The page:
Science Scope

Bad news for biopsies: Using high resolution images to detect cancer

Bad news for biopsies: Using high resolution images to detect cancer

Posting in Cancer

A device that can detect skin cancer without requiring doctors to take biopsies.

Researchers at the University of Rochester might change the way skin cancer is currently diagnosed. Instead of taking biopsies, scientists might be able to use a device that can take high resolution images under the skin to detect skin cancer.

Imagine this scenario: A doctor comes into the room and instead of scrapping off bits of the suspicious area, he puts a device (like the one in the picture) on a patient's skin, and it instantly shows a three-dimensional image of what the tissue structure is like below the surface of the skin.

Jannick Rolland, an optics professor at the University of Rochester, said in a statement:

"When a patient walks into a clinic with a suspicious mole, for instance, they wouldn't have to have it necessarily surgically cut out of their skin or be forced to have a costly and time-consuming MRI done. Instead, a relatively small, portable device could take an image that will assist in the classification of the lesion right in the doctor's office."

The devices uses a liquid lens to examine the skin tissue structures as deep as 1 millimeter beneath the skin's surface. It uses near infrared light to get high resolution images. Sharp pictures are good and all, but can the device tell the difference between the types of lesions? Not yet...Rolland is working on improving the prototype so it can detect the differences.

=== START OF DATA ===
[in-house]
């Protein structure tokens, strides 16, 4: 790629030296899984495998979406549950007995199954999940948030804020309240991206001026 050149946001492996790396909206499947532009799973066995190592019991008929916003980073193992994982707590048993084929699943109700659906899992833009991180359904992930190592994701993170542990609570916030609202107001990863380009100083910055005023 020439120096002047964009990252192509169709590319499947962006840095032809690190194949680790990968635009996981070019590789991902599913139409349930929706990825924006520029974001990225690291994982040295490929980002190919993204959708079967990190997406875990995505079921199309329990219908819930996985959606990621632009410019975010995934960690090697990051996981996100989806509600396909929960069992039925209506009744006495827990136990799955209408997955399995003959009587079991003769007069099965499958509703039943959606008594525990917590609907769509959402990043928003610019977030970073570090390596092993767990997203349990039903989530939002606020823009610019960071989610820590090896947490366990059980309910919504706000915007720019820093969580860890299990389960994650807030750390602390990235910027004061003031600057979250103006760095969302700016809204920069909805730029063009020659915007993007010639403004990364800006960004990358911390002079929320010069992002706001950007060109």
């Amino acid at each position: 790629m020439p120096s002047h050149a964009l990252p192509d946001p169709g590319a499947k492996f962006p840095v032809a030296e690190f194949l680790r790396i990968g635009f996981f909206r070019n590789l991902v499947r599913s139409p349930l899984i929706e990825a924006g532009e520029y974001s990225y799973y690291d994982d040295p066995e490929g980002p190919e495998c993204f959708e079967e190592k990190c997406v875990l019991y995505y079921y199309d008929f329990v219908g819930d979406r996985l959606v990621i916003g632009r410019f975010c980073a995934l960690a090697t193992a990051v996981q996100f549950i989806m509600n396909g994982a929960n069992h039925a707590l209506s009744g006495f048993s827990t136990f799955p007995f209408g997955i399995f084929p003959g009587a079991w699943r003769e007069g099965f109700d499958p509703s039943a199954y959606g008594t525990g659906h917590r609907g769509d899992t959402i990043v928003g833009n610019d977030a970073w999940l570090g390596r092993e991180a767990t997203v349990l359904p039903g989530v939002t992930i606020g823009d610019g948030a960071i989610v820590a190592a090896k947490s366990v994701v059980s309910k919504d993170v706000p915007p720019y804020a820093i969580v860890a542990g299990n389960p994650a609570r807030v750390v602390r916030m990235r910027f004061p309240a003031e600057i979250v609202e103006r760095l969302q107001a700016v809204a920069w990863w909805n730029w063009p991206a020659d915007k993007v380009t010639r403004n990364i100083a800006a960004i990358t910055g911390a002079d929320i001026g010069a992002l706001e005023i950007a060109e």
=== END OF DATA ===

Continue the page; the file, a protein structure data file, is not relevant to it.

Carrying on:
Not the only ones

Researchers at Michigan State University have another method of looking for cancer. The Michigan researchers are using laser technology to deliver short pulses, and it is these pulses that can detect molecules in the tissue.

The method is highly selective, and the laser light can excite certain compounds and reveal their unique vibrations. For instance, it can map cholesterol when lipid is around. The researchers think the method could help pharmaceutical companies understand how a drug penetrates tissue. Seeing how drugs reacts with the skin would help bring drugs to market more quickly and reveal any possible side effects the drugs might have.

In the future, biopsies might be replaced with less invasive methods, especially in cases when imaging the tissue can reveal much more.

Photo: J. Adam Fenster

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Boonsri Dickinson

Contributing Editor

Contributing Editor Boonsri Dickinson is a freelance journalist based in San Francisco. She has written for Discover, The Huffington Post, Forbes, Nature Biotech, Technewsdaily.com, Techstartups.com and AOL. She's currently a reporter for Business Insider. She holds degrees from the University of Florida and the University of Colorado at Boulder. Follow her on Twitter. Disclosure